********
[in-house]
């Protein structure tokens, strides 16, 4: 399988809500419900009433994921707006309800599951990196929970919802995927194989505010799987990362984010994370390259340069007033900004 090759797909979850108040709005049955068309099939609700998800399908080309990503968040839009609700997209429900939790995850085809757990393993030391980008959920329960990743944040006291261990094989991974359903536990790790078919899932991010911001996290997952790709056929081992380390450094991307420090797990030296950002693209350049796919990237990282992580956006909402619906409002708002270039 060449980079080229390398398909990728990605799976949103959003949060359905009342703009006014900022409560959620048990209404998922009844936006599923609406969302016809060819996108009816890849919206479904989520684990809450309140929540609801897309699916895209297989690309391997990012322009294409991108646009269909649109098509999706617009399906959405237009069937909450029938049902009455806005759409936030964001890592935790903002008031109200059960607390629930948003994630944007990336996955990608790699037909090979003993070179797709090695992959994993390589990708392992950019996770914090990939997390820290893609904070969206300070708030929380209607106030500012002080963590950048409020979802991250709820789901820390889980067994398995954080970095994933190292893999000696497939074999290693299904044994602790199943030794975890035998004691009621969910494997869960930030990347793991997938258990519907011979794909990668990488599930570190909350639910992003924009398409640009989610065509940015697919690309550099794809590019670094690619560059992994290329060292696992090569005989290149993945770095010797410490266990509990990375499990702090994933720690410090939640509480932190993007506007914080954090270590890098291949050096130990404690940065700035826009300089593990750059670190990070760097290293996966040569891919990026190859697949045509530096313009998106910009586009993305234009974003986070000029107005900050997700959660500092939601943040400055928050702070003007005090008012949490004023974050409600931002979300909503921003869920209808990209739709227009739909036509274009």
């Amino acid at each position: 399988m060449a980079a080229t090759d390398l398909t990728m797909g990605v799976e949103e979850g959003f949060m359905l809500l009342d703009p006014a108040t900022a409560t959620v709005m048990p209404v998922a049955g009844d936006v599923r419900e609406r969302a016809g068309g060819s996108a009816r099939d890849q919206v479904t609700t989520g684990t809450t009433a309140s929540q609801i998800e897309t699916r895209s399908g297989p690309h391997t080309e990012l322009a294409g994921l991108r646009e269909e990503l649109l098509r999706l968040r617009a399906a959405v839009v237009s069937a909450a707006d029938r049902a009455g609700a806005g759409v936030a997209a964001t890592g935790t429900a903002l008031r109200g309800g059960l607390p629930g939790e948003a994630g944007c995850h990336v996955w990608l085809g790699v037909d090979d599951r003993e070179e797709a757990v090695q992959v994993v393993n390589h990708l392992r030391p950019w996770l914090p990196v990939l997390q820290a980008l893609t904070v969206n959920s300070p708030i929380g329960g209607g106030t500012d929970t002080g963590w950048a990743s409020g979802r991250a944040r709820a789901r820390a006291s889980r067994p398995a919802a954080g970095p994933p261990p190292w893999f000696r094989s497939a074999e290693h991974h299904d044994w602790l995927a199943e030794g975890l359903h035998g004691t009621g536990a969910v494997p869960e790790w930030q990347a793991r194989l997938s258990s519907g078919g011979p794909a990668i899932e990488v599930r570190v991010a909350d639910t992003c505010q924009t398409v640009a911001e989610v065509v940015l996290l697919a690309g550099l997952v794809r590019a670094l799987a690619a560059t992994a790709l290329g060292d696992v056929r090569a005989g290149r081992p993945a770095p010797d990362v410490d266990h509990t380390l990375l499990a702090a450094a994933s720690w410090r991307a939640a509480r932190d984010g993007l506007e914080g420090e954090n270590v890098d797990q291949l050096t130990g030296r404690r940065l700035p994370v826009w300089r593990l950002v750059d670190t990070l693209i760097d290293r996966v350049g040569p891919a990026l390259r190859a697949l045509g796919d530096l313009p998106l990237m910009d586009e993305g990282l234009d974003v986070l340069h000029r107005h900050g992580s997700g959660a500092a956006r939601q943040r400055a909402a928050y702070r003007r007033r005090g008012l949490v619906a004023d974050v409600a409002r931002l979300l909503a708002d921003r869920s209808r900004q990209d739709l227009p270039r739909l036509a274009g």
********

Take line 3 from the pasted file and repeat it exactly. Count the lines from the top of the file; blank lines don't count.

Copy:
């Amino acid at each position: 399988m060449a980079a080229t090759d390398l398909t990728m797909g990605v799976e949103e979850g959003f949060m359905l809500l009342d703009p006014a108040t900022a409560t959620v709005m048990p209404v998922a049955g009844d936006v599923r419900e609406r969302a016809g068309g060819s996108a009816r099939d890849q919206v479904t609700t989520g684990t809450t009433a309140s929540q609801i998800e897309t699916r895209s399908g297989p690309h391997t080309e990012l322009a294409g994921l991108r646009e269909e990503l649109l098509r999706l968040r617009a399906a959405v839009v237009s069937a909450a707006d029938r049902a009455g609700a806005g759409v936030a997209a964001t890592g935790t429900a903002l008031r109200g309800g059960l607390p629930g939790e948003a994630g944007c995850h990336v996955w990608l085809g790699v037909d090979d599951r003993e070179e797709a757990v090695q992959v994993v393993n390589h990708l392992r030391p950019w996770l914090p990196v990939l997390q820290a980008l893609t904070v969206n959920s300070p708030i929380g329960g209607g106030t500012d929970t002080g963590w950048a990743s409020g979802r991250a944040r709820a789901r820390a006291s889980r067994p398995a919802a954080g970095p994933p261990p190292w893999f000696r094989s497939a074999e290693h991974h299904d044994w602790l995927a199943e030794g975890l359903h035998g004691t009621g536990a969910v494997p869960e790790w930030q990347a793991r194989l997938s258990s519907g078919g011979p794909a990668i899932e990488v599930r570190v991010a909350d639910t992003c505010q924009t398409v640009a911001e989610v065509v940015l996290l697919a690309g550099l997952v794809r590019a670094l799987a690619a560059t992994a790709l290329g060292d696992v056929r090569a005989g290149r081992p993945a770095p010797d990362v410490d266990h509990t380390l990375l499990a702090a450094a994933s720690w410090r991307a939640a509480r932190d984010g993007l506007e914080g420090e954090n270590v890098d797990q291949l050096t130990g030296r404690r940065l700035p994370v826009w300089r593990l950002v750059d670190t990070l693209i760097d290293r996966v350049g040569p891919a990026l390259r190859a697949l045509g796919d530096l313009p998106l990237m910009d586009e993305g990282l234009d974003v986070l340069h000029r107005h900050g992580s997700g959660a500092a956006r939601q943040r400055a909402a928050y702070r003007r007033r005090g008012l949490v619906a004023d974050v409600a409002r931002l979300l909503a708002d921003r869920s209808r900004q990209d739709l227009p270039r739909l036509a274009g």